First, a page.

If you weren't following the riveting discussion in which I was recently and elsewhere involved, join the club because I wasn't either. However, that didn't stop me from participating, and I hope this will be a lesson for you.
As you know, I do this sort of thing so you won't have to, but don't think it doesn't take its toll. In addition to having to interact with some unsavory characters, I have to try to think like they do for actual moments on end, and experts warn that there is no known level of safe exposure for such an activity
This latest chapter in my worldwide war against the group, High IQ Idiots, or HI-QI for short, began with a seemingly simple rant by Dox about his misperception that a radio host had embraced one of the more preposterous religious superstitions involving the number 666. On his show last week, Mike Gallagher noted that on the day after Obama was elected, the Illinois lottery's three number game picked the "wildly improbable"* aforementioned 666.
The Dox interpretation of Gallagher's comment had the talker embracing the idea that God was using 7/11s to communicate to the faithful that Obama was the Devil himself. I know Gallagher didn't because I happened to be listening too.
Notwithstanding that one doesn't need a Big Gulp to realize that Obama is the Devil, the bigger problem involves what happens when you tell someone a story and ask him to pass it on – by the time the story gets back to you, it's not only unrecognizable, but several people have been murdered along the way to keep the secret from getting out.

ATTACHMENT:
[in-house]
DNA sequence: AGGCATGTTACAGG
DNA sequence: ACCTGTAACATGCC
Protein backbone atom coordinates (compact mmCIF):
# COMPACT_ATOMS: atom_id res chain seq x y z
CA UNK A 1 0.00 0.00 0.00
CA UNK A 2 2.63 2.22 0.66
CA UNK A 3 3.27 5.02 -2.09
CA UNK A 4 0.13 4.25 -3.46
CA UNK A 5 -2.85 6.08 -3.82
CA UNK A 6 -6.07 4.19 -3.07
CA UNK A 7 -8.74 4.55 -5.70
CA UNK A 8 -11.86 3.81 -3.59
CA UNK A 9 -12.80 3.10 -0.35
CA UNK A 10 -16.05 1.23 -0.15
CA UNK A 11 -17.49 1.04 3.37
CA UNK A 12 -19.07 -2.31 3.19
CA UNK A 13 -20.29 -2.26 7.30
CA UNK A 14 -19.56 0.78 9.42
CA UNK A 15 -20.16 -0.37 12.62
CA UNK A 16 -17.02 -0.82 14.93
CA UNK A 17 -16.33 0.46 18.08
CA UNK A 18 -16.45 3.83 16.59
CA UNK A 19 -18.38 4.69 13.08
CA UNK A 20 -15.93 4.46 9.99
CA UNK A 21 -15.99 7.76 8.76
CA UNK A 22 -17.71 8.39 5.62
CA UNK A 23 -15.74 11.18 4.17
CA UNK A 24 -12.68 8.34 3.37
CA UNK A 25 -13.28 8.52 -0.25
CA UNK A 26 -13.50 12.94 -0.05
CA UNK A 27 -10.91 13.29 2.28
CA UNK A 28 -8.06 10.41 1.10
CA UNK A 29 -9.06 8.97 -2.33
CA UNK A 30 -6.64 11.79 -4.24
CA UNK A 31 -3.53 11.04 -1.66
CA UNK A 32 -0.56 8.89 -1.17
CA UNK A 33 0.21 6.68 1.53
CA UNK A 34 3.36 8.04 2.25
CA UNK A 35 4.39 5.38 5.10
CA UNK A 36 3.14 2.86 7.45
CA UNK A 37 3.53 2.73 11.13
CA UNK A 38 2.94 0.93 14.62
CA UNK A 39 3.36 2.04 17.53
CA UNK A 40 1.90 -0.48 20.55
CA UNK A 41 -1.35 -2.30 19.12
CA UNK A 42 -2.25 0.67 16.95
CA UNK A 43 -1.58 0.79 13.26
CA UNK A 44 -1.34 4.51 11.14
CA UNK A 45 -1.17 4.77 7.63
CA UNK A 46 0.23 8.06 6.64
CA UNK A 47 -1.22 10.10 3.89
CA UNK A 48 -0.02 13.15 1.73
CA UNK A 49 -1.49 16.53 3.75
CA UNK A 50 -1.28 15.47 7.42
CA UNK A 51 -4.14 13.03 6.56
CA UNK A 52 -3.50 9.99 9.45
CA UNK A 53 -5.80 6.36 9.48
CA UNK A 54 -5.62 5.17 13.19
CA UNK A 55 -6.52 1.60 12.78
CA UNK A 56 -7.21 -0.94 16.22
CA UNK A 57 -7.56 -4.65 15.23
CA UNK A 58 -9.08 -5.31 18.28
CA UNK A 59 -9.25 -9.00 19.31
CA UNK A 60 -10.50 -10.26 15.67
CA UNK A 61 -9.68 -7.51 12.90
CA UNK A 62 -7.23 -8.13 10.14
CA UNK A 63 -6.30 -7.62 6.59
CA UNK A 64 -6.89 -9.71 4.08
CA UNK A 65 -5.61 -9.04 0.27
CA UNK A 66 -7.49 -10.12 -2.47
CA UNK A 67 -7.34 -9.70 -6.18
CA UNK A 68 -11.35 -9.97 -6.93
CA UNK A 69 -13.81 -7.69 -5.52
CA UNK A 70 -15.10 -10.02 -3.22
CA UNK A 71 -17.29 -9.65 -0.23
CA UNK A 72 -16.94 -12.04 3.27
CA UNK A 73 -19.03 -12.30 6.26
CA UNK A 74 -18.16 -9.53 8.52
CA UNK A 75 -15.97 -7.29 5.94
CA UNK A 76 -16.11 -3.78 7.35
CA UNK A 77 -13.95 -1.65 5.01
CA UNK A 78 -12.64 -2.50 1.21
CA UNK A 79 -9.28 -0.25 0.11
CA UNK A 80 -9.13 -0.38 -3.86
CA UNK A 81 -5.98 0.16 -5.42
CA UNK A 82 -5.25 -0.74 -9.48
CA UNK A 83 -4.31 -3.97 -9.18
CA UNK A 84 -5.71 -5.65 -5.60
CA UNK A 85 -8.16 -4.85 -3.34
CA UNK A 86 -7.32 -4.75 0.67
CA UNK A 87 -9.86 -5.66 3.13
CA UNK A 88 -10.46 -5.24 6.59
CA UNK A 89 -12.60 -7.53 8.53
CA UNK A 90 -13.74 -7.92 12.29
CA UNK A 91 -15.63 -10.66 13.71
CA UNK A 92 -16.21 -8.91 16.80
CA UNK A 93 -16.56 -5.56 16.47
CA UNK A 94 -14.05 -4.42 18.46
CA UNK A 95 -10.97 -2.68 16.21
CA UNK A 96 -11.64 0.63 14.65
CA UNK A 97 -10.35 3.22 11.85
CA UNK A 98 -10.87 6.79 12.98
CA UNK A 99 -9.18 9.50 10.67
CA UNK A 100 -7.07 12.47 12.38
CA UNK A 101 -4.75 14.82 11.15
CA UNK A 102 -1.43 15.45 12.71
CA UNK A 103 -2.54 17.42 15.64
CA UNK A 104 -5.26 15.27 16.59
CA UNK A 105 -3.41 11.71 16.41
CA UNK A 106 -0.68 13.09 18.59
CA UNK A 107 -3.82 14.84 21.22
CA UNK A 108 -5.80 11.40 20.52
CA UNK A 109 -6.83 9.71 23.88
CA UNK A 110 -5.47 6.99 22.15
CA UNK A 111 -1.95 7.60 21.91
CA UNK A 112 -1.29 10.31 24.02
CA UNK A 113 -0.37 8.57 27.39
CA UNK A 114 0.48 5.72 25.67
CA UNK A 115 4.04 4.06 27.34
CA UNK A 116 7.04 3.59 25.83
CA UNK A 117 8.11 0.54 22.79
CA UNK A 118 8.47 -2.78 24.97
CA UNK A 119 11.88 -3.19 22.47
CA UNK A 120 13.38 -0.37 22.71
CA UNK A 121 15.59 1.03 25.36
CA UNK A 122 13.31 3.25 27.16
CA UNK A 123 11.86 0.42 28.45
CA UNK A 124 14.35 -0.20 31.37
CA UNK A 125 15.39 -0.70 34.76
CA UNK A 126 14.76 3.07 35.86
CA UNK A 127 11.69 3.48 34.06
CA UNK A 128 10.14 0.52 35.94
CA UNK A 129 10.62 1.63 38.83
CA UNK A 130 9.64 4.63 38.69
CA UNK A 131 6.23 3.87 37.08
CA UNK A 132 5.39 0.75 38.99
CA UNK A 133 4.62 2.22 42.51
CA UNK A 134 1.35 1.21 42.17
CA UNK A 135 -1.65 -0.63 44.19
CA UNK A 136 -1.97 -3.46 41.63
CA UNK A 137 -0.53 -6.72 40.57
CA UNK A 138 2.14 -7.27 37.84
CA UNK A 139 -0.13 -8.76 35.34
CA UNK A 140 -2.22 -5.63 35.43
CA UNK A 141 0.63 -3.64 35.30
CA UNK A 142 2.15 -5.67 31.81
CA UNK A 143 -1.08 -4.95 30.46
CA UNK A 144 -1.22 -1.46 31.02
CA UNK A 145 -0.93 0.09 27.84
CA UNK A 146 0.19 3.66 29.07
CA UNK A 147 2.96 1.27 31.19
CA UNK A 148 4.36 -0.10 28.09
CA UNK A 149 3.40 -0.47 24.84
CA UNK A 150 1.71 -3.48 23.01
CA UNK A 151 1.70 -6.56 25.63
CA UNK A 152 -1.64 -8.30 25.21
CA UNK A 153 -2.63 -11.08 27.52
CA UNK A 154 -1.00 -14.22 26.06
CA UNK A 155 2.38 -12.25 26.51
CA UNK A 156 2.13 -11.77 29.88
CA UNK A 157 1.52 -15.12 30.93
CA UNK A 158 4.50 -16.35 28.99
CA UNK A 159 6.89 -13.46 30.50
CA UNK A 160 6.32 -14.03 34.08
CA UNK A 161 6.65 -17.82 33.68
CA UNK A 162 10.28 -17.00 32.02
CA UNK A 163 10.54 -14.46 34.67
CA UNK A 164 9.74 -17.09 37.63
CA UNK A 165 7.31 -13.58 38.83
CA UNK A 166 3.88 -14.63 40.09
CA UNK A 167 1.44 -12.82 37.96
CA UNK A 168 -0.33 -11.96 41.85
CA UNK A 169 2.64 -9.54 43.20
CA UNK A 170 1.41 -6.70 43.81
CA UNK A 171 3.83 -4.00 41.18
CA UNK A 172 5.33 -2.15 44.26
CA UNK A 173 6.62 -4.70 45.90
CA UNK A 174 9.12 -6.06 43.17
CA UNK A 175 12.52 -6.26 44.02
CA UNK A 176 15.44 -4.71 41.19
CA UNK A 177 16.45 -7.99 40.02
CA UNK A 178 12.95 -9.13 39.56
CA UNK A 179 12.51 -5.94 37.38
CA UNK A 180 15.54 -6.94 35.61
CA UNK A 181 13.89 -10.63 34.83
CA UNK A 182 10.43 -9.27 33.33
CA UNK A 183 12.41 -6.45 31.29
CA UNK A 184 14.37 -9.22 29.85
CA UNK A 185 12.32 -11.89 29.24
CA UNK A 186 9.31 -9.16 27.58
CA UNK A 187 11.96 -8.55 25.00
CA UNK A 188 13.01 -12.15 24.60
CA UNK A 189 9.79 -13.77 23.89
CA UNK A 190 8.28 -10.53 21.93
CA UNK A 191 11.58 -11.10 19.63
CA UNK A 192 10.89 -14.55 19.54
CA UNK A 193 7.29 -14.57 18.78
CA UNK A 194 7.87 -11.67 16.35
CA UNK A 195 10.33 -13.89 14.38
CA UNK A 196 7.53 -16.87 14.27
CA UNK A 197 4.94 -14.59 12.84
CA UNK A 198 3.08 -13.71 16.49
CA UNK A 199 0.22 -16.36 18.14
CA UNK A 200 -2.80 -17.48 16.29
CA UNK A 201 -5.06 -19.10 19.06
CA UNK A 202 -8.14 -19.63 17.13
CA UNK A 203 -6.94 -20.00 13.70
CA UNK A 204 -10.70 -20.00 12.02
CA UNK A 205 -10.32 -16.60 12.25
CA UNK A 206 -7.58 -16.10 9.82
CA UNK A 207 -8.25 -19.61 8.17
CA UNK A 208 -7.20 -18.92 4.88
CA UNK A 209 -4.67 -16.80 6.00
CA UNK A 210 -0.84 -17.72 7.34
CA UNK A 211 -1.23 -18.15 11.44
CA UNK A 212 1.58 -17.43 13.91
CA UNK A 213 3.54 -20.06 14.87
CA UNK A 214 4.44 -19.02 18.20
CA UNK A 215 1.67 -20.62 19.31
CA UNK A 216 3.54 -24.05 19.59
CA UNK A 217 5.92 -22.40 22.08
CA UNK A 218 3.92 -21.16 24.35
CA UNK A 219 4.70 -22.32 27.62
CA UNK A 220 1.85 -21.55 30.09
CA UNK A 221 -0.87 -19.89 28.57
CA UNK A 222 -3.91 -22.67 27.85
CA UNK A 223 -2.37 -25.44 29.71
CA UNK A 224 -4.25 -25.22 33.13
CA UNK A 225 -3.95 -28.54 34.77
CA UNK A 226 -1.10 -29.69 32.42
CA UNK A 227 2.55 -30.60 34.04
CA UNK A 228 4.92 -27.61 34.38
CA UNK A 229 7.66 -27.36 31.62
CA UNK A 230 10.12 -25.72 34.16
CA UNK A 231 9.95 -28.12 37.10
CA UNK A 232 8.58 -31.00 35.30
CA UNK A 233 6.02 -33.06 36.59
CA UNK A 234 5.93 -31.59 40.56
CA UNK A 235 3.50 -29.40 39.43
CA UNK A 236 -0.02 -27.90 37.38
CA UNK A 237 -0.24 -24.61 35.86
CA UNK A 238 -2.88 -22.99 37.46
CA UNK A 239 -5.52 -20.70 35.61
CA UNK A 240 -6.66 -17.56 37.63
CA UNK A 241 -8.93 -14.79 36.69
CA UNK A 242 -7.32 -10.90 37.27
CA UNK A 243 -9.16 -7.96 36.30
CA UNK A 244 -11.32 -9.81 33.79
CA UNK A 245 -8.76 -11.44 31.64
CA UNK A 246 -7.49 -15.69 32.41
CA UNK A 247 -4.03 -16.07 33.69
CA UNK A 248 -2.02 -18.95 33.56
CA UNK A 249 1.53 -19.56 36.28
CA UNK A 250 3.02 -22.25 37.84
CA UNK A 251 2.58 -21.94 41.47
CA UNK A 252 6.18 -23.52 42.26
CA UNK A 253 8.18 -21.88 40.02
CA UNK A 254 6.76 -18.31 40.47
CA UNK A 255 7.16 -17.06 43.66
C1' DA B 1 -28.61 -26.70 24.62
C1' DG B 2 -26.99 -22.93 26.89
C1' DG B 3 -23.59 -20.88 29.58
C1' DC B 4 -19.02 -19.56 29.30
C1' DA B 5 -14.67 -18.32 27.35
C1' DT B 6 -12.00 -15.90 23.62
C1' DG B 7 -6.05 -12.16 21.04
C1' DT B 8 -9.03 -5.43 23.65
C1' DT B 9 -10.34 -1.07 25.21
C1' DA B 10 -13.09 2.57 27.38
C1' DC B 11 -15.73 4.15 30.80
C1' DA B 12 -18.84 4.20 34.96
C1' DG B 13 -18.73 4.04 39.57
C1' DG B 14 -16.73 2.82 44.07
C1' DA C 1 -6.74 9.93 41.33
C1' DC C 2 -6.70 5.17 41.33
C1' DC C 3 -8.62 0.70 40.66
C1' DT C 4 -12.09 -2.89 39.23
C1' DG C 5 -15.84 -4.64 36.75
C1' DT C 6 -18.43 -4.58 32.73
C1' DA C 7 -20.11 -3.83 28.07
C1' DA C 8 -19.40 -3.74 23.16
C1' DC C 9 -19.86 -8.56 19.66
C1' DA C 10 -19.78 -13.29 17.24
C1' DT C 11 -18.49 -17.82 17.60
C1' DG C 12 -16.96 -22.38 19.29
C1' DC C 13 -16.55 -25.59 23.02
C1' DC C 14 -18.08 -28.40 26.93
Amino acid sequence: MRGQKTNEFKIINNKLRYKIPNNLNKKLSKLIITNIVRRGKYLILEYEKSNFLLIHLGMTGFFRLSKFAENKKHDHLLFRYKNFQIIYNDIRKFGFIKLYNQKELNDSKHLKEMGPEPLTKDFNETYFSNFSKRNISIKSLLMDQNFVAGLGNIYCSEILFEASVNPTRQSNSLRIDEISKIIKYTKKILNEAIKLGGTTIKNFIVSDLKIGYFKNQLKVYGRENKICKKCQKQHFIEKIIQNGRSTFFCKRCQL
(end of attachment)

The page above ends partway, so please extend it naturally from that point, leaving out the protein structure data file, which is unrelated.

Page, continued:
What secret, you ask? Well, in this case, it's that Gallagher merely mentioned the coincidence that the lottery number was 666 on Day One, AO (After Obama), and that he made no reference to additional religious implications, much less endorse the lunacy of such contrivances. But you might not ever know that from the account given by Dox.
Which is basically what I told him, but he apparently wasn't buying it. Nevertheless, it would have ended there had not a member of the Religion of Science's own fringe decided to take issue with the insignificant, and in the process demonstrate that plate movement may cause mountains to form, but it's actually men of science who have formed the world's tallest peaks – from molehills.
See, in providing Dox with my take on the matter, I said that from a purely human interest standpoint, I found it astounding that those numbers would come up on Wednesday – the day Obama would actually be descending. And I further stated that it was far more astounding that he and I would have both caught Gallagher's comment because he'd said he was just cycling through stations, and I remarked that I never listen to this fellow but that I had happened to turn him on at that very moment and turned him off almost immediately thereafter.
Without your running the numbers, I'm still willing to bet that the average person would find that amount of coincidence amazing. But then you're not a "scientist," and I was about to learn why normal people aren't… or at least why they don't call themselves one.
It turns out that while I thought I was done with the subject, a woman who plays a scientist somewhere, probably on her job, decided that the record needed to be set straight. What record, you ask? Well, it involves the correlation of odds to adjectives.
See, I didn't know it (so you sure didn't) but it turns out that the odds of 666 being picked that day didn't officially qualify as "astounding." And before you get too far ahead of me, I must disclose upfront that as a layman, I didn't ask to see the chart, so I pretty much have to take her word for it… if I were inclined to be a word-taker.